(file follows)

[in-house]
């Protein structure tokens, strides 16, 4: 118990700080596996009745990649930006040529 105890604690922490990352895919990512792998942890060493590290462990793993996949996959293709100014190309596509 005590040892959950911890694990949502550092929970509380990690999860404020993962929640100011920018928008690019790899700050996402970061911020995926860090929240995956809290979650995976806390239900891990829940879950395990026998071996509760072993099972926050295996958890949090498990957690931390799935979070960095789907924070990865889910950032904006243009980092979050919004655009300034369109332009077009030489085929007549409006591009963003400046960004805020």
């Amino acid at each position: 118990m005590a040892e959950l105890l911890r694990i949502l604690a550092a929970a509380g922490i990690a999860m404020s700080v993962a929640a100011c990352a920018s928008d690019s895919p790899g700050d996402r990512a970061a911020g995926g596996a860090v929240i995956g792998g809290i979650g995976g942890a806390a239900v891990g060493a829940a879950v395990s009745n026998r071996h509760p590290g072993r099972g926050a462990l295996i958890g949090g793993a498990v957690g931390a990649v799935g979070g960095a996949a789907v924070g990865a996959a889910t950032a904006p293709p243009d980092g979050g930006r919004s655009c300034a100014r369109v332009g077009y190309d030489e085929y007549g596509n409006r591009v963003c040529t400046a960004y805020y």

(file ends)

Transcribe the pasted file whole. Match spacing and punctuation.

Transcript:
[in-house]
């Protein structure tokens, strides 16, 4: 118990700080596996009745990649930006040529 105890604690922490990352895919990512792998942890060493590290462990793993996949996959293709100014190309596509 005590040892959950911890694990949502550092929970509380990690999860404020993962929640100011920018928008690019790899700050996402970061911020995926860090929240995956809290979650995976806390239900891990829940879950395990026998071996509760072993099972926050295996958890949090498990957690931390799935979070960095789907924070990865889910950032904006243009980092979050919004655009300034369109332009077009030489085929007549409006591009963003400046960004805020």
């Amino acid at each position: 118990m005590a040892e959950l105890l911890r694990i949502l604690a550092a929970a509380g922490i990690a999860m404020s700080v993962a929640a100011c990352a920018s928008d690019s895919p790899g700050d996402r990512a970061a911020g995926g596996a860090v929240i995956g792998g809290i979650g995976g942890a806390a239900v891990g060493a829940a879950v395990s009745n026998r071996h509760p590290g072993r099972g926050a462990l295996i958890g949090g793993a498990v957690g931390a990649v799935g979070g960095a996949a789907v924070g990865a996959a889910t950032a904006p293709p243009d980092g979050g930006r919004s655009c300034a100014r369109v332009g077009y190309d030489e085929y007549g596509n409006r591009v963003c040529t400046a960004y805020y």